“The experiences are completely different here at Portland State,” he said. “We’ve had everybody from presidents of the United States to presidential candidates to controversial speakers. It’s quite an experience and that’s why I like the environment, because you’re always learning.”

In his 22 years as an officer and sergeant, he has seen the Public Safety Office change from a security force of 17 officers to a public safety office of 13 officers. The old office was primarily a service office, mainly concerned with walking around and monitoring the campus.

“Just being eyes and ears for the local police force,” Soto said of the way the safety office used to work. “Now the Public Safety Office is the local police force.”

Soto saw federal laws implemented in the late ’80s destined to change the character of campus security and law enforcement. Campus officers were able to assume authority and powers similar to a police officer.

“It changed from seeing it and letting somebody know to seeing it and dealing with it,” he said.

Soto’s office bears some unusual decorations. His wall clock has Mickey Mouse’s hands. Mickey’s face appears as a sticker on his filing cabinet. Soto’s wristwatch shows Mickey rolling his eyes. He sports a Mickey tie pin.

He formerly maintained a Mickey Mouse collection on campus from many, many years of gifts but took most of it home when he became director. His passion for Mickey began with a field trip to Disneyland in 1972, his senior year of high school.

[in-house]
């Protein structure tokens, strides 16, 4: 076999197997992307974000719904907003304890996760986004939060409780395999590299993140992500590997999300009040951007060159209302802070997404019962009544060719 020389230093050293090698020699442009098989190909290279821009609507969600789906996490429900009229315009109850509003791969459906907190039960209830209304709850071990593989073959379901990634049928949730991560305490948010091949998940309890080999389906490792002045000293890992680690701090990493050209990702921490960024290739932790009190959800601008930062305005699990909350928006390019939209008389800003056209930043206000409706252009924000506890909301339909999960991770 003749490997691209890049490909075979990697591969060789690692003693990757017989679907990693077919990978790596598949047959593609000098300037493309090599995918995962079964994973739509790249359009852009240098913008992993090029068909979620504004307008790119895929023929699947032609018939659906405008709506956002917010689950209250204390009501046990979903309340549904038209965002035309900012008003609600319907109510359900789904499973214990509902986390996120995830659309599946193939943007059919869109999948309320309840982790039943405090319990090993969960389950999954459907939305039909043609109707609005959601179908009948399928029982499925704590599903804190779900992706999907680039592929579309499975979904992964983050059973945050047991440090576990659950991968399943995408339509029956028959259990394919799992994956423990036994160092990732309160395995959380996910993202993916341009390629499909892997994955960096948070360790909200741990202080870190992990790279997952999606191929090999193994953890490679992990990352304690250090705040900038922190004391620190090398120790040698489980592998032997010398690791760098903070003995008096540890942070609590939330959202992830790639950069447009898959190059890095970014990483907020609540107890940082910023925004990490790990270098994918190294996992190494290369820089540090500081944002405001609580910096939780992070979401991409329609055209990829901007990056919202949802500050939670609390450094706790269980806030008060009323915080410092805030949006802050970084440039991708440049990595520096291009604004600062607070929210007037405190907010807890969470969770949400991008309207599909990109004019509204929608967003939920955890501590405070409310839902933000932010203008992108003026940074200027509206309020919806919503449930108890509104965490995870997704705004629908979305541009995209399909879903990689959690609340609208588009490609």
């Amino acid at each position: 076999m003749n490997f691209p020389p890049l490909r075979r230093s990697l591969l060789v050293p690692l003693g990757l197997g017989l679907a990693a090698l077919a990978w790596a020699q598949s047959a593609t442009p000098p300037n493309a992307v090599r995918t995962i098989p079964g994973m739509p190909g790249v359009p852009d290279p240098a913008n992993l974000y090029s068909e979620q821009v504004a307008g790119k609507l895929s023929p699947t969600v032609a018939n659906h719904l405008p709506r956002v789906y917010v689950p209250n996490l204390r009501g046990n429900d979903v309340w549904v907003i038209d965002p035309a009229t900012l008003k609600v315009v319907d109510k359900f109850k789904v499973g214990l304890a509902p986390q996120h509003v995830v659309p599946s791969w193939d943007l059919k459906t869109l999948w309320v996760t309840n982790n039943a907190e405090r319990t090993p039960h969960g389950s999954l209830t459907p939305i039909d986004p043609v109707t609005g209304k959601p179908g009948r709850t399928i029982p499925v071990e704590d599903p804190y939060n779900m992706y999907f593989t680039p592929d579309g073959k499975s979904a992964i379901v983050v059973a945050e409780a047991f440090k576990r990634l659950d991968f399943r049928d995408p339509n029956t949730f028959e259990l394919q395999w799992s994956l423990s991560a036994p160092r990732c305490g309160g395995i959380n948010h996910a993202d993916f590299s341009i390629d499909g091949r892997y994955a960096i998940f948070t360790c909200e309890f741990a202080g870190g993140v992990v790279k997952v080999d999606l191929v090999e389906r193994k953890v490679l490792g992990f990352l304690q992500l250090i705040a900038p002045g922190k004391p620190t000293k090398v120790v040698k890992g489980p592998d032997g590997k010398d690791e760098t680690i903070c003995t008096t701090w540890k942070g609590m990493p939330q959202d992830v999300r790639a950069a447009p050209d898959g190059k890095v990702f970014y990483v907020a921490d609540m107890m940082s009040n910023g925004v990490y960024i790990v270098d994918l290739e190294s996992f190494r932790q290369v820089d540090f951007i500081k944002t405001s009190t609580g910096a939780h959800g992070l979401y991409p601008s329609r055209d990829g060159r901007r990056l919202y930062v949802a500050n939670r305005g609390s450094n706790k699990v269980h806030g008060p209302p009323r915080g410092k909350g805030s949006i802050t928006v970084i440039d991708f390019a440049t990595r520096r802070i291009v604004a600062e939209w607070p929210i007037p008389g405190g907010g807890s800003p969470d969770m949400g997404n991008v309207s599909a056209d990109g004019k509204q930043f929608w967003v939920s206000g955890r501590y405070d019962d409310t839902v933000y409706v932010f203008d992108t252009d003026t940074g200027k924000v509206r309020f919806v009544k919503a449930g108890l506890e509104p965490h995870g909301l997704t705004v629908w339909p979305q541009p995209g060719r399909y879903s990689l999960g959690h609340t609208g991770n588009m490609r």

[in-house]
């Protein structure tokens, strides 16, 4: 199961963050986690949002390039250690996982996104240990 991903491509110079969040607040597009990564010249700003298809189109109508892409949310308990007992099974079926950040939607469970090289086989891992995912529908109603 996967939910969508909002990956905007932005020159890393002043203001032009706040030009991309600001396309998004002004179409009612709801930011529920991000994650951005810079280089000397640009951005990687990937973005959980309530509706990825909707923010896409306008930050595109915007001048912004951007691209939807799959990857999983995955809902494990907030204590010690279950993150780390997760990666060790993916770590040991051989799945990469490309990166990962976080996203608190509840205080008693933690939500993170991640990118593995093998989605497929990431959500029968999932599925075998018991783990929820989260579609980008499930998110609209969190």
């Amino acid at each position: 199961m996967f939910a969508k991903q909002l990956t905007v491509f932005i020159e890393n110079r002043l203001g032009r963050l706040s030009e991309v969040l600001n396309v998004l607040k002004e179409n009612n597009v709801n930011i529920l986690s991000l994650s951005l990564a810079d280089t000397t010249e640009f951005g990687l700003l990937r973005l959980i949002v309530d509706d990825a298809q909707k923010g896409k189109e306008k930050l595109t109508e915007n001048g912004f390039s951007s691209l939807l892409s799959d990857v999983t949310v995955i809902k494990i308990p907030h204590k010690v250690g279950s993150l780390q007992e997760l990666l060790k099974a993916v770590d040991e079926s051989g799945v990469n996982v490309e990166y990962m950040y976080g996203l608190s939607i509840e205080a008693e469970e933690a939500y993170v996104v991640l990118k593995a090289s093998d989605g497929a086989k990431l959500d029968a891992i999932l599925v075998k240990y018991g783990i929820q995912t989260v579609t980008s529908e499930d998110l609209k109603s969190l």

“That was probably one of my first times out of the Bay area,” he said. “I fell in love with Disneyland.”

His military police group in the Philippines was also named Mickey Mouse.

When he served in the marines at Camp Pendleton in California for about two and a half years, he went to Disneyland every weekend. Servicemen got free admission and once a month had a dance where they mingled with the Disney characters.

Soto emphasizes his special passion for the preservation and promotion of Native American culture. He is a member of the Native American Cultural Advisory Board. The board functions as a community advisory body. It was appointed by former PSU president Judith Ramaley and was designed to provide a liaison with the Native American community. Soto has been active in organizing the project to build and operate a Native American Center on campus. As he spoke, earth-moving machines were preparing the construction site a block to the south of the Public Safety Office.

Soto also mentors Native American students. He acts as both academic and cultural adviser for the two American Indian student groups on campus, American Indian Students for Engineering and Science, and United Indian Students of Higher Education.

Soto also has a daughter attending PSU.

“I’m trying to get her into the Native American cultures and traditions, so she gets exposed to that,” he said.

For recreation, Soto watches TV to relax but says emphatically that he does not watch cop shows. He gets enough of that on the job.

“I’m enjoying myself at this university. I guess that’s the important part,” he said. “You have to enjoy your job.”